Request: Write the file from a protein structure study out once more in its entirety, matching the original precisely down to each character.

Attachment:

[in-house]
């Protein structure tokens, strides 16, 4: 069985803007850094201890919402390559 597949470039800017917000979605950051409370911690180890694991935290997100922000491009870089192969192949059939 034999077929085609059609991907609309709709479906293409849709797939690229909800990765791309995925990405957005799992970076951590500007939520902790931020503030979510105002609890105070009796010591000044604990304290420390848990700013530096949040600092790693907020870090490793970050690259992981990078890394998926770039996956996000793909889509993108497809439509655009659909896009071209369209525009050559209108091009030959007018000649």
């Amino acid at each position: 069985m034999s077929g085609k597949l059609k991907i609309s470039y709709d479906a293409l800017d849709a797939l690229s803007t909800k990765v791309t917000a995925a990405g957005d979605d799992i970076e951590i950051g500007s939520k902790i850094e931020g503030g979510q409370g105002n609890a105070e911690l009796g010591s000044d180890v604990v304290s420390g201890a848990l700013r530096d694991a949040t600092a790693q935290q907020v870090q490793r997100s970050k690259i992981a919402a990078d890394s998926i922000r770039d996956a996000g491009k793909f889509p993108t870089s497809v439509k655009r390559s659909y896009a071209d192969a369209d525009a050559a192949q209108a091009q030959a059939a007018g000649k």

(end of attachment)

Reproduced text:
[in-house]
């Protein structure tokens, strides 16, 4: 069985803007850094201890919402390559 597949470039800017917000979605950051409370911690180890694991935290997100922000491009870089192969192949059939 034999077929085609059609991907609309709709479906293409849709797939690229909800990765791309995925990405957005799992970076951590500007939520902790931020503030979510105002609890105070009796010591000044604990304290420390848990700013530096949040600092790693907020870090490793970050690259992981990078890394998926770039996956996000793909889509993108497809439509655009659909896009071209369209525009050559209108091009030959007018000649």
């Amino acid at each position: 069985m034999s077929g085609k597949l059609k991907i609309s470039y709709d479906a293409l800017d849709a797939l690229s803007t909800k990765v791309t917000a995925a990405g957005d979605d799992i970076e951590i950051g500007s939520k902790i850094e931020g503030g979510q409370g105002n609890a105070e911690l009796g010591s000044d180890v604990v304290s420390g201890a848990l700013r530096d694991a949040t600092a790693q935290q907020v870090q490793r997100s970050k690259i992981a919402a990078d890394s998926i922000r770039d996956a996000g491009k793909f889509p993108t870089s497809v439509k655009r390559s659909y896009a071209d192969a369209d525009a050559a192949q209108a091009q030959a059939a007018g000649k």